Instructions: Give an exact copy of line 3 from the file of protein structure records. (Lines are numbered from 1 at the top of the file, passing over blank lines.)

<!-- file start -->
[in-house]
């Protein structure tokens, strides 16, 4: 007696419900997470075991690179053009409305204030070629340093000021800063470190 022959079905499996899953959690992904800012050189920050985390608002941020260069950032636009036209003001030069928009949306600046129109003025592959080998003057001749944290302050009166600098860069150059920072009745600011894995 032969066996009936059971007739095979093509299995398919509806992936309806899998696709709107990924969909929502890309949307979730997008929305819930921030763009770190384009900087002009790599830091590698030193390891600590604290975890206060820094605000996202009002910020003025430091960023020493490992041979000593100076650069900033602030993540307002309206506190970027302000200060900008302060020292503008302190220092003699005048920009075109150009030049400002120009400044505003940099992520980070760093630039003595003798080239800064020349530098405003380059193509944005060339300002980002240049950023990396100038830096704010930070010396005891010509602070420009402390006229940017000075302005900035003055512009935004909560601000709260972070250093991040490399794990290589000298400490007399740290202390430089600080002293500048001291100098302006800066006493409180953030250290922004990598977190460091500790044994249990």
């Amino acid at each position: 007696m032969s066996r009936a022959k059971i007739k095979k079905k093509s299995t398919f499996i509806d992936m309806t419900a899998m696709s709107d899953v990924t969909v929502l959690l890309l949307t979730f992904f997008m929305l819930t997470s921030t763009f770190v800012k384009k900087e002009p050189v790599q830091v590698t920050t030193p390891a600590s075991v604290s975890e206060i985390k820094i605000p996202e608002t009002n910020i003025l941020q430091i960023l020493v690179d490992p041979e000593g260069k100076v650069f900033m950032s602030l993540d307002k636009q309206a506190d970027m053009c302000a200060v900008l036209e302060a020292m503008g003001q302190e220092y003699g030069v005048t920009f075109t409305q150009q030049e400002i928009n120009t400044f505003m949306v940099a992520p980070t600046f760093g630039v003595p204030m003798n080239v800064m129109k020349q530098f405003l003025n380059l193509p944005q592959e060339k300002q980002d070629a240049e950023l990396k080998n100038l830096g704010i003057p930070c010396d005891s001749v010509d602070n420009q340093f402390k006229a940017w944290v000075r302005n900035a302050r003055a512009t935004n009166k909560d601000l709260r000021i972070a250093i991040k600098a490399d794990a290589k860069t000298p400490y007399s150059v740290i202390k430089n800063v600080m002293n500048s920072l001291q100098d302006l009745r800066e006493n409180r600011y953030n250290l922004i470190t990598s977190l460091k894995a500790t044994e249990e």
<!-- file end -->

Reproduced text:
């Amino acid at each position: 007696m032969s066996r009936a022959k059971i007739k095979k079905k093509s299995t398919f499996i509806d992936m309806t419900a899998m696709s709107d899953v990924t969909v929502l959690l890309l949307t979730f992904f997008m929305l819930t997470s921030t763009f770190v800012k384009k900087e002009p050189v790599q830091v590698t920050t030193p390891a600590s075991v604290s975890e206060i985390k820094i605000p996202e608002t009002n910020i003025l941020q430091i960023l020493v690179d490992p041979e000593g260069k100076v650069f900033m950032s602030l993540d307002k636009q309206a506190d970027m053009c302000a200060v900008l036209e302060a020292m503008g003001q302190e220092y003699g030069v005048t920009f075109t409305q150009q030049e400002i928009n120009t400044f505003m949306v940099a992520p980070t600046f760093g630039v003595p204030m003798n080239v800064m129109k020349q530098f405003l003025n380059l193509p944005q592959e060339k300002q980002d070629a240049e950023l990396k080998n100038l830096g704010i003057p930070c010396d005891s001749v010509d602070n420009q340093f402390k006229a940017w944290v000075r302005n900035a302050r003055a512009t935004n009166k909560d601000l709260r000021i972070a250093i991040k600098a490399d794990a290589k860069t000298p400490y007399s150059v740290i202390k430089n800063v600080m002293n500048s920072l001291q100098d302006l009745r800066e006493n409180r600011y953030n250290l922004i470190t990598s977190l460091k894995a500790t044994e249990e």